MICROSOFT HAS revealed that it has moved to building the Windows operating system almost entirely using an open-source GIT environment.
Yep. Closed source operating system built on open source software. Couldn't make it up, could you.
The decision, first announced in February, is now almost fully implemented as the centrepiece of the company's OneCore project, aimed at unifying different strands of Windows development in a single path.
90 per cent of Windows engineers have made the switch with the other 10 per cent expected to join by the summer.
This will, theoretically, lead to the mythical beast that is Continuum finally working properly, though it doesn't signal a solution to the Android developer integration that was abandoned because it was proving uneconomically problematic.
After outgrowing SourceDepot which previously housed its development needs, Microsoft has had to overcome the challenge of combining the 65 different repositories that have been housing Windows of late.
Even GIT has had to be customised to handle the 300GB and 3.5m files that need to be stored, through a mixture of algorithm improvements and a level of elasticity to stop the whole thing grinding to a halt under the weight of demands being placed on it.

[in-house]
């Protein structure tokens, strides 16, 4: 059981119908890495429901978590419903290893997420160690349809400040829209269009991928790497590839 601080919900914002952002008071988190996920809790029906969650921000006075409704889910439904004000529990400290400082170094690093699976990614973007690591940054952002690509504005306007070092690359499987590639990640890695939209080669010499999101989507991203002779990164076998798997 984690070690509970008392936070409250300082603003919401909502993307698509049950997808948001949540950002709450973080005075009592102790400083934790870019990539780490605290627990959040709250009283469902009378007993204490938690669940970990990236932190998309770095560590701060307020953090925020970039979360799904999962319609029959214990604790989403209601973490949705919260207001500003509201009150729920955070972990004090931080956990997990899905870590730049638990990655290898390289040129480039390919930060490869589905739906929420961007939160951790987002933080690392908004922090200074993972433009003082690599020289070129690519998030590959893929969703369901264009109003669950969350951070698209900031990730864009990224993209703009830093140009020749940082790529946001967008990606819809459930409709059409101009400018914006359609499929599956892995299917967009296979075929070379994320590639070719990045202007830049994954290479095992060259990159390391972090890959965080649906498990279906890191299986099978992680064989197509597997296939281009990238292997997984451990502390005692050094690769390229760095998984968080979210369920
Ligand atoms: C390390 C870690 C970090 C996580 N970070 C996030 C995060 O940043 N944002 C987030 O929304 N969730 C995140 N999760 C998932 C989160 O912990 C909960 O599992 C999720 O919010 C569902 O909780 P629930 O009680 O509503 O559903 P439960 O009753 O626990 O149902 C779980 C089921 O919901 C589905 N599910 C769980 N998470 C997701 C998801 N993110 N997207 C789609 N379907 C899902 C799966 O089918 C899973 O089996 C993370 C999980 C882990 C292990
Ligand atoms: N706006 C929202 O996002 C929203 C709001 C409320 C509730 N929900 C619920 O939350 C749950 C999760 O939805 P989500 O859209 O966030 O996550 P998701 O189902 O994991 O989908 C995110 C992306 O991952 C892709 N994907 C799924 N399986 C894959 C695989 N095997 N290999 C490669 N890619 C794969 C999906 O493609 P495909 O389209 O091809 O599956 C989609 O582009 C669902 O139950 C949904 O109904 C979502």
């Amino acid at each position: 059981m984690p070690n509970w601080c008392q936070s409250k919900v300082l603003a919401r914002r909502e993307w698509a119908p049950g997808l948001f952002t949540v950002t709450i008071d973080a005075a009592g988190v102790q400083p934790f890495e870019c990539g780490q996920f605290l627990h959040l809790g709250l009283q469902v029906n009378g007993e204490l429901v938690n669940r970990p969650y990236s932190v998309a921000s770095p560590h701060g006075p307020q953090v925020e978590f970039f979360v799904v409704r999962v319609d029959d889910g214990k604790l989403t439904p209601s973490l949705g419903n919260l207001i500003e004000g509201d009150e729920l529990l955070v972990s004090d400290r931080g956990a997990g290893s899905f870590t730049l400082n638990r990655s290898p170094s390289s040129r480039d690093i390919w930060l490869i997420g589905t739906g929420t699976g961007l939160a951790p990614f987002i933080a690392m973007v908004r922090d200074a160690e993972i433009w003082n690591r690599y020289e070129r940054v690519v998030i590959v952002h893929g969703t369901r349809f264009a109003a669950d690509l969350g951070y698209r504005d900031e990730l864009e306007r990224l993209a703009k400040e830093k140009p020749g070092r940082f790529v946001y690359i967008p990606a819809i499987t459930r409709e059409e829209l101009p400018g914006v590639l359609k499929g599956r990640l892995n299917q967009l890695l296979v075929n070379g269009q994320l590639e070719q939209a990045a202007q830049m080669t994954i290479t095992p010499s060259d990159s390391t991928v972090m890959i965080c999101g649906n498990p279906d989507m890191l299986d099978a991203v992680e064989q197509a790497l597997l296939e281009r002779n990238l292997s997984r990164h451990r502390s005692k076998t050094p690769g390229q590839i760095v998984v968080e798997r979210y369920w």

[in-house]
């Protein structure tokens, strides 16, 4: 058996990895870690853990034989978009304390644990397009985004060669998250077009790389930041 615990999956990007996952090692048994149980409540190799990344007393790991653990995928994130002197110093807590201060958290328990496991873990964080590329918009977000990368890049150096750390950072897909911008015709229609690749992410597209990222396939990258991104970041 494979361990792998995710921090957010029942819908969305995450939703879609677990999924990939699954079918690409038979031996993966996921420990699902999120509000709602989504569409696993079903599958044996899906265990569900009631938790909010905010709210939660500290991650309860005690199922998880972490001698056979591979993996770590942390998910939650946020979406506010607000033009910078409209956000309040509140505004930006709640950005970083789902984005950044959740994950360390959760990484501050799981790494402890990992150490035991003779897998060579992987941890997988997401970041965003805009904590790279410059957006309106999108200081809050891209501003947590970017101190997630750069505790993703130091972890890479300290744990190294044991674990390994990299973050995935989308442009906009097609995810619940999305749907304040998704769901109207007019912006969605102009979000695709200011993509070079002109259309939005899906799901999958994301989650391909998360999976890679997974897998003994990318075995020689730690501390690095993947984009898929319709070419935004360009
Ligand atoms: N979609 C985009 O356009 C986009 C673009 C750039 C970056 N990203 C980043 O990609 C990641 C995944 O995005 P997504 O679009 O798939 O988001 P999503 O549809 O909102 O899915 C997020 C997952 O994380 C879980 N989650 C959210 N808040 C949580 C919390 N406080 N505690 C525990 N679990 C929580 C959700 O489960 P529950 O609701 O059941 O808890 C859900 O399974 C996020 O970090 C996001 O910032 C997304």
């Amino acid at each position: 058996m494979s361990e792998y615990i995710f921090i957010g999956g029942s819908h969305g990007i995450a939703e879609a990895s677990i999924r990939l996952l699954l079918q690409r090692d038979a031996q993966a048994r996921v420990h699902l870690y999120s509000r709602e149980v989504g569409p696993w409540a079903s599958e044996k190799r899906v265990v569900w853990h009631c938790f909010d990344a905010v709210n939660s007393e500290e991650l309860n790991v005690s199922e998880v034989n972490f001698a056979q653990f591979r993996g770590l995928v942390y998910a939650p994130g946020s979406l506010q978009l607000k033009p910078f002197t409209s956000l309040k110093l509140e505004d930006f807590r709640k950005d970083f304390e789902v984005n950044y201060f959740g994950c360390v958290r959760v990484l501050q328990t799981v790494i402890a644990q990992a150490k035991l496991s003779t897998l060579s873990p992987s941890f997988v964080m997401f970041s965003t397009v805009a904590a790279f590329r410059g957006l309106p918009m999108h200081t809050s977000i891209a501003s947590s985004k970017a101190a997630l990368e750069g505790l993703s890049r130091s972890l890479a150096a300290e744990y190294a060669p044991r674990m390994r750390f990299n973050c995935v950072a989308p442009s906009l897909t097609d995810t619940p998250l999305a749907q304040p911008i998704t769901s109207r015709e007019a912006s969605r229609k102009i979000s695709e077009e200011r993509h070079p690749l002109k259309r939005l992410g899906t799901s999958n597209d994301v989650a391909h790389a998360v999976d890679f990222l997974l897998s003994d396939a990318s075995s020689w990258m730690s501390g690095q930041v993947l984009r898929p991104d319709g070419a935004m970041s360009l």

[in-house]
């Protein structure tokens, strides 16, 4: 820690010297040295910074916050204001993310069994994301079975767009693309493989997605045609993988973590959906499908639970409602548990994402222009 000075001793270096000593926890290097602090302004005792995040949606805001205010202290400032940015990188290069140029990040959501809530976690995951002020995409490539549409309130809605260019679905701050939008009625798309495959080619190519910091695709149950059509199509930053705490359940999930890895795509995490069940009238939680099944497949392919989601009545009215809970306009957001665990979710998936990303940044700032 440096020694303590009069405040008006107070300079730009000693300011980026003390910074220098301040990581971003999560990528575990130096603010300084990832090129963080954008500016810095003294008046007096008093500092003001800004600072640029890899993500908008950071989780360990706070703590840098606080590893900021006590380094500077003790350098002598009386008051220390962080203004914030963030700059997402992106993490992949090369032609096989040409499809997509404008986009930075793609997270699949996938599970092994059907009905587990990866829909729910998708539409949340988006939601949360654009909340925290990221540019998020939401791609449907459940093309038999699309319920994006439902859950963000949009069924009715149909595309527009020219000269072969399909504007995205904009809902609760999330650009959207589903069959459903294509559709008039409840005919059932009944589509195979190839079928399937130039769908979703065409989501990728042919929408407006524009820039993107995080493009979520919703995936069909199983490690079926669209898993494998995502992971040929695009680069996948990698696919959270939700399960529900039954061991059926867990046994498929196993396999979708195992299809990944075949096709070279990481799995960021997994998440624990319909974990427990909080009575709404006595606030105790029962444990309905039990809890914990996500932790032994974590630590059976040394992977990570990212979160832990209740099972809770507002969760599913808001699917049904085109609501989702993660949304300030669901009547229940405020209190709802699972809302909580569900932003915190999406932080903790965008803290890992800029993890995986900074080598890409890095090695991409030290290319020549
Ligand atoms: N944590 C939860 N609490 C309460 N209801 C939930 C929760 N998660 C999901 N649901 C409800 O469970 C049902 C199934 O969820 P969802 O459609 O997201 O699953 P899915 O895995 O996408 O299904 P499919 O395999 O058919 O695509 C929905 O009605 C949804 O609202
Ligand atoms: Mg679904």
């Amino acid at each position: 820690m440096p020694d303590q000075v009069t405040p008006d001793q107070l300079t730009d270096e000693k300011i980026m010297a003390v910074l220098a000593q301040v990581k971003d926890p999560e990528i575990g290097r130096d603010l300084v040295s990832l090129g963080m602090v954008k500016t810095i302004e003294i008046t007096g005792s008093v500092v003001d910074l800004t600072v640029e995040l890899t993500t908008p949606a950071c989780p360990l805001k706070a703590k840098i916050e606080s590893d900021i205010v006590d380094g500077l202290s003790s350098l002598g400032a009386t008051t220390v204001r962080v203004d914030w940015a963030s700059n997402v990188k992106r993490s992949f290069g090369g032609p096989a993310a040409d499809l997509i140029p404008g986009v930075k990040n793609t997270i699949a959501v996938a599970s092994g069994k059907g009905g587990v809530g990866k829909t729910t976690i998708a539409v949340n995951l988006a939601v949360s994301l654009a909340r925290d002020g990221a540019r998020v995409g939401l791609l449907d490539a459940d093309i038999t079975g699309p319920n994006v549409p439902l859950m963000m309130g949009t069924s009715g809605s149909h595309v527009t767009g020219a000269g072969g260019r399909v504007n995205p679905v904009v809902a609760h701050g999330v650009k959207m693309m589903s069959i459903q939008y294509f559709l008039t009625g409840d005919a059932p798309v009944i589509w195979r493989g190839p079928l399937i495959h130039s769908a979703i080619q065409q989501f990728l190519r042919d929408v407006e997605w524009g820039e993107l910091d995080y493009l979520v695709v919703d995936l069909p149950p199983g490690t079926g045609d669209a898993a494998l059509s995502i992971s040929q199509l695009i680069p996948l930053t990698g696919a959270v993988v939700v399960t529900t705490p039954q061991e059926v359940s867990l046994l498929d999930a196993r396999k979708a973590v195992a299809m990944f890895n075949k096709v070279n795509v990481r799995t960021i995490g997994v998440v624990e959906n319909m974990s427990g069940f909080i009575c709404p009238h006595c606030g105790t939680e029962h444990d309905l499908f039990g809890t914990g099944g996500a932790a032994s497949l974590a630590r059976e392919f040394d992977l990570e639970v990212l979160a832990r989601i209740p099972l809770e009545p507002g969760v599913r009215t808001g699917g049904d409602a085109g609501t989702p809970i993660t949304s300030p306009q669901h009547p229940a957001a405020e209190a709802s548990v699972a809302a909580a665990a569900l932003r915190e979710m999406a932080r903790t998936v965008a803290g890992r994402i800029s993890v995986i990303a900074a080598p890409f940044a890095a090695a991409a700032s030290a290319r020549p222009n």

The result is the Git Virtual File System (GVFS) which differentiates between what files are available locally and what aren't and ignores the ones that aren't bringing a git status command down to 9 seconds from potentially hours.
At the moment, there are 8,500 commits and 1,760 builds every day, with that figure only set to rise as the system gets even more bedded in.
Some eyebrows may raise at the ideas of open source washing closed source, but it's worth remembering that Microsoft will have been obliged to donate their customisation to the community, and having Microsoft as a contributor is a pretty big deal.
Additionally, there's proxy servers constantly cloning roughly every 25 seconds thanks to some big fat Azure bandwidth, so location of the engineer doesn't mess things up too much.
We may even see other tech giants start to collaborate on this type of project, as they all have their own issues.
The final switch-over for Windows engineers in the summer isn't the end of the story. Once that's all in hand the next stage is to move the rest of Microsoft over to Git. µ
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